The way I understand it there are two things that are key to a good FE intake manifold. The first is long, narrow runners, and the second is air velocity.
The runners will be dealt with in part II, with my ideas, anyway:
Increasing the speed of the air charge increases turbulence in the combustion chamber, which allows for better mixing and combustion. Would it make sense then, not to port, but to polish our intake manifolds in order to facilitate high speed air flow?
I'm not real sure about intake manifolds but the head on my car is being modified, as we type, to increase velocity. The opening on the outside of the head will probably look stock but by the time it gets to the combustion chamber it will be smaller. The intake ports will be completely filled in then material will be removed so that they will basically look a funnel. Since the piston will try to draw the same amount of air through a smaller hole the velocity will significantly increase. Along with these mods, the combustion chambers themselves will be polished so that there won't be anything for carbon to build up on and cause detonation. My compression ratio will go from stock 9.5:1 up to 10.5:1 or more but I should still be able to use 87 octane.
Horsepower is how hard you hit the wall, torque is how much of the wall you take with you.
Polishing is good for combustion chambers and exhaust ports but should be avoided on the intake ports due to fuel puddling. ie: take some rubbing alcohol and put a drop on glass and it will cling to the glass as it rolls down. Then put a drop on sandpaper/emery cloth...it rolls right off. check out metricmechanic.com and look into his surface turbulance patent info. Flow actually increase with a rough texture on the ports as vortex's are generated as the air flows over the sides. Larry's head is getting numerous modifcations to increase velocity and aid vaporization and burn. One head was recently put onto a 2.2 Lebaron turbo and mileage went from 26 in town to 33 and its still running WAY too rich with these head mods. Power is also up noticeably. Due to owners request compression is lower than stock which is actually hurting mileage and low end torque/response. Larry's head is getting those mods along with some others that should result in better numbers across the board. The intake is undergoing mods that we hope do more yet. Once tested we'll be sharing the info.
in carburated cars you wanted the rough texure of the intake manifold to help cause turbulance to help mix the fuel/air, with fuel injection polishing seems like a good idea, another step that is not quite porting, I'm not sure what it's called exactly, is basicly matching the opening in part "A" to opening in part "B" an extream example of this would be if you had a round opening in your intake manifold, and a squar hole in your head, you would want to modifiy those to openings so the flow between them was as smooth as possible, of course without taking to much metal... I supose to a point that is what porting is, only in extream cases porting would be boring out the entire passage, mostly you don't want obstructions, or steps that cause turbulence... and on the flip side of that turbulence helps mix the fuel, so a smoother air flow befor the fuel injectors is going to be most helpful, or at least that is my oppinion as Click here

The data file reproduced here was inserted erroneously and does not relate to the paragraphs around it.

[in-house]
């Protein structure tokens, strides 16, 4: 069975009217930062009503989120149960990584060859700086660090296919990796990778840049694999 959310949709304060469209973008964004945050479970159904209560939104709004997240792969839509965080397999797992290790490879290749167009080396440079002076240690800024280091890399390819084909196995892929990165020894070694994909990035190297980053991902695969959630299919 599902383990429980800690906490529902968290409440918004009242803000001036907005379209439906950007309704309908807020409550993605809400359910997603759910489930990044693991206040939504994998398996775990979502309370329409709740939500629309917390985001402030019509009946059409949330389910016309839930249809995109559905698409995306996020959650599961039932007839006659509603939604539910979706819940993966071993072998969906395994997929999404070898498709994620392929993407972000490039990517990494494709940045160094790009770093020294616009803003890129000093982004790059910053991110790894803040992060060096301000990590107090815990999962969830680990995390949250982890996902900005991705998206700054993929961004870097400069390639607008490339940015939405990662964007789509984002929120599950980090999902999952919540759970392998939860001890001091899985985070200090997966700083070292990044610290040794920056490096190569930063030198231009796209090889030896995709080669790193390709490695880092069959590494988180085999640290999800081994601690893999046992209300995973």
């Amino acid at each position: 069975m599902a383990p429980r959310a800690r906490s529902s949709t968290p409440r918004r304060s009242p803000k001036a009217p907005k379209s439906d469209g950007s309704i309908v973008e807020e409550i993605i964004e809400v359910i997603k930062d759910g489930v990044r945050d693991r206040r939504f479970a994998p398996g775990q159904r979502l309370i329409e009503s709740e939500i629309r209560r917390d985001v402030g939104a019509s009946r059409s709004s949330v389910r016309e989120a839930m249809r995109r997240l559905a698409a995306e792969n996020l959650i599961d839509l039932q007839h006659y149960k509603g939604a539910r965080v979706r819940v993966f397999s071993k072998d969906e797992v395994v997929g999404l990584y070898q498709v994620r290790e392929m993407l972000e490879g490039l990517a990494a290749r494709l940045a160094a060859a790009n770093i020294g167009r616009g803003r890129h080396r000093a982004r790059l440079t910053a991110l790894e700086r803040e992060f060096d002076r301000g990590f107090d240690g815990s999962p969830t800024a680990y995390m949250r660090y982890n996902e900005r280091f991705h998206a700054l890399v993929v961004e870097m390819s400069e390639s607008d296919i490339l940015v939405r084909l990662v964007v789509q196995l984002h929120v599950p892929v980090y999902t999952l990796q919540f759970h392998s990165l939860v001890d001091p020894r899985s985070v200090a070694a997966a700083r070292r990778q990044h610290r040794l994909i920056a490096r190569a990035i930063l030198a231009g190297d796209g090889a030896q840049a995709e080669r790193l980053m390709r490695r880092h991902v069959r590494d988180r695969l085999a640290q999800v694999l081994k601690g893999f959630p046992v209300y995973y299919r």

shows that turbulence inside the combustion chamber helps to improve combustion.
Ryland, I think what you are refering to is port matching. My head has a very rough transition because the IM ports are so much smaller than the head's. I couldn't possibly pot match though because the difference is greater than the amount of metal in the manifold runners.
that is part of the reason that pushrod engines are not ideal, more weight moving back and forth, each part working agenst another part.
that is why I am thinking of looking in to titanum valve keepers, only thing keeping me is the price, titanum valves, and springs I'm still a little iffy on, as steal springs are going to last longer, but the keepers on top of the valves weigh something and are alwas moving.
the only part of the engine that I would hesitate about removing weight from, would be the fly wheel, as the more efficent the engine is, the more the fly wheel seems to weigh, the insight got around this by useing the motor as the fly wheel to dampen the engines variation in speed between the power stroke, and the compression stroke.